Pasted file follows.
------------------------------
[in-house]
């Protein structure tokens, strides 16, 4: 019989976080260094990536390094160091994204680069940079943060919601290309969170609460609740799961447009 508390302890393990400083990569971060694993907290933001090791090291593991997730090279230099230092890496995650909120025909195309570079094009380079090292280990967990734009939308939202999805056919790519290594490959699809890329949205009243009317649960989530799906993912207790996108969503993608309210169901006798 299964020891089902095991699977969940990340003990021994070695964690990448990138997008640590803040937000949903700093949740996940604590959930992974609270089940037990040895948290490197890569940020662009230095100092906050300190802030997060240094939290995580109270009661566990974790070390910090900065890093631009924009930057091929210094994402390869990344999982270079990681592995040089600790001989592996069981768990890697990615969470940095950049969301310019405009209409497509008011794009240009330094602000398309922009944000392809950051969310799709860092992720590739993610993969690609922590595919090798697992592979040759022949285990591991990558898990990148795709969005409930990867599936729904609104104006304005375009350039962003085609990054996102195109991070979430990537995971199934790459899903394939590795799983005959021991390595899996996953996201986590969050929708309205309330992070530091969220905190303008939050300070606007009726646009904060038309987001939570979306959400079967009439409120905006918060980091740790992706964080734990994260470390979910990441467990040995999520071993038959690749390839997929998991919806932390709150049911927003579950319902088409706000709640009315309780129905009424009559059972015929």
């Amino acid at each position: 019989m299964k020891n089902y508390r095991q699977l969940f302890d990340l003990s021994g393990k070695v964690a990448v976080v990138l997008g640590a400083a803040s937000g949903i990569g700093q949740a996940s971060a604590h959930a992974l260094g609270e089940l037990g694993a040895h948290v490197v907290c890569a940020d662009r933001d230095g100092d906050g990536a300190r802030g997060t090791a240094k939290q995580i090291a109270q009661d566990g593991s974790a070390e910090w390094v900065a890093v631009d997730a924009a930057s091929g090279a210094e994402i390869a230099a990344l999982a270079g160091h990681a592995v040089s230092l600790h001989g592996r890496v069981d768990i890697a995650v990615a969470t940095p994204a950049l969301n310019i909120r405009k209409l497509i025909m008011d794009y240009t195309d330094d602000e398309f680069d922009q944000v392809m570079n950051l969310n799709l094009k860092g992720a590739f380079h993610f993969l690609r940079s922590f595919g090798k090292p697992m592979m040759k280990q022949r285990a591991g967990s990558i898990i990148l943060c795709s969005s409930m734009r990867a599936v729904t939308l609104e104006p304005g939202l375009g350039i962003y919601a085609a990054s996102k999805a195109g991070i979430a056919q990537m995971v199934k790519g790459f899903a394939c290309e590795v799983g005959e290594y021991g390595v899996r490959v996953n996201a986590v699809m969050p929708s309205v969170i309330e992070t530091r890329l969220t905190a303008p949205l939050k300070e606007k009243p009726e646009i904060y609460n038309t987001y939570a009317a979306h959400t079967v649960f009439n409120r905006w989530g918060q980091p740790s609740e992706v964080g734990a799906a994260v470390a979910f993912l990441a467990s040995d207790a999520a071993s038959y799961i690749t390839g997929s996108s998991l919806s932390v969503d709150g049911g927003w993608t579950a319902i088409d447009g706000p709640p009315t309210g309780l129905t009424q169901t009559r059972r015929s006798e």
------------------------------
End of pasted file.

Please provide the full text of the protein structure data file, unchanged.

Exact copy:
[in-house]
């Protein structure tokens, strides 16, 4: 019989976080260094990536390094160091994204680069940079943060919601290309969170609460609740799961447009 508390302890393990400083990569971060694993907290933001090791090291593991997730090279230099230092890496995650909120025909195309570079094009380079090292280990967990734009939308939202999805056919790519290594490959699809890329949205009243009317649960989530799906993912207790996108969503993608309210169901006798 299964020891089902095991699977969940990340003990021994070695964690990448990138997008640590803040937000949903700093949740996940604590959930992974609270089940037990040895948290490197890569940020662009230095100092906050300190802030997060240094939290995580109270009661566990974790070390910090900065890093631009924009930057091929210094994402390869990344999982270079990681592995040089600790001989592996069981768990890697990615969470940095950049969301310019405009209409497509008011794009240009330094602000398309922009944000392809950051969310799709860092992720590739993610993969690609922590595919090798697992592979040759022949285990591991990558898990990148795709969005409930990867599936729904609104104006304005375009350039962003085609990054996102195109991070979430990537995971199934790459899903394939590795799983005959021991390595899996996953996201986590969050929708309205309330992070530091969220905190303008939050300070606007009726646009904060038309987001939570979306959400079967009439409120905006918060980091740790992706964080734990994260470390979910990441467990040995999520071993038959690749390839997929998991919806932390709150049911927003579950319902088409706000709640009315309780129905009424009559059972015929």
């Amino acid at each position: 019989m299964k020891n089902y508390r095991q699977l969940f302890d990340l003990s021994g393990k070695v964690a990448v976080v990138l997008g640590a400083a803040s937000g949903i990569g700093q949740a996940s971060a604590h959930a992974l260094g609270e089940l037990g694993a040895h948290v490197v907290c890569a940020d662009r933001d230095g100092d906050g990536a300190r802030g997060t090791a240094k939290q995580i090291a109270q009661d566990g593991s974790a070390e910090w390094v900065a890093v631009d997730a924009a930057s091929g090279a210094e994402i390869a230099a990344l999982a270079g160091h990681a592995v040089s230092l600790h001989g592996r890496v069981d768990i890697a995650v990615a969470t940095p994204a950049l969301n310019i909120r405009k209409l497509i025909m008011d794009y240009t195309d330094d602000e398309f680069d922009q944000v392809m570079n950051l969310n799709l094009k860092g992720a590739f380079h993610f993969l690609r940079s922590f595919g090798k090292p697992m592979m040759k280990q022949r285990a591991g967990s990558i898990i990148l943060c795709s969005s409930m734009r990867a599936v729904t939308l609104e104006p304005g939202l375009g350039i962003y919601a085609a990054s996102k999805a195109g991070i979430a056919q990537m995971v199934k790519g790459f899903a394939c290309e590795v799983g005959e290594y021991g390595v899996r490959v996953n996201a986590v699809m969050p929708s309205v969170i309330e992070t530091r890329l969220t905190a303008p949205l939050k300070e606007k009243p009726e646009i904060y609460n038309t987001y939570a009317a979306h959400t079967v649960f009439n409120r905006w989530g918060q980091p740790s609740e992706v964080g734990a799906a994260v470390a979910f993912l990441a467990s040995d207790a999520a071993s038959y799961i690749t390839g997929s996108s998991l919806s932390v969503d709150g049911g927003w993608t579950a319902i088409d447009g706000p709640p009315t309210g309780l129905t009424q169901t009559r059972r015929s006798e």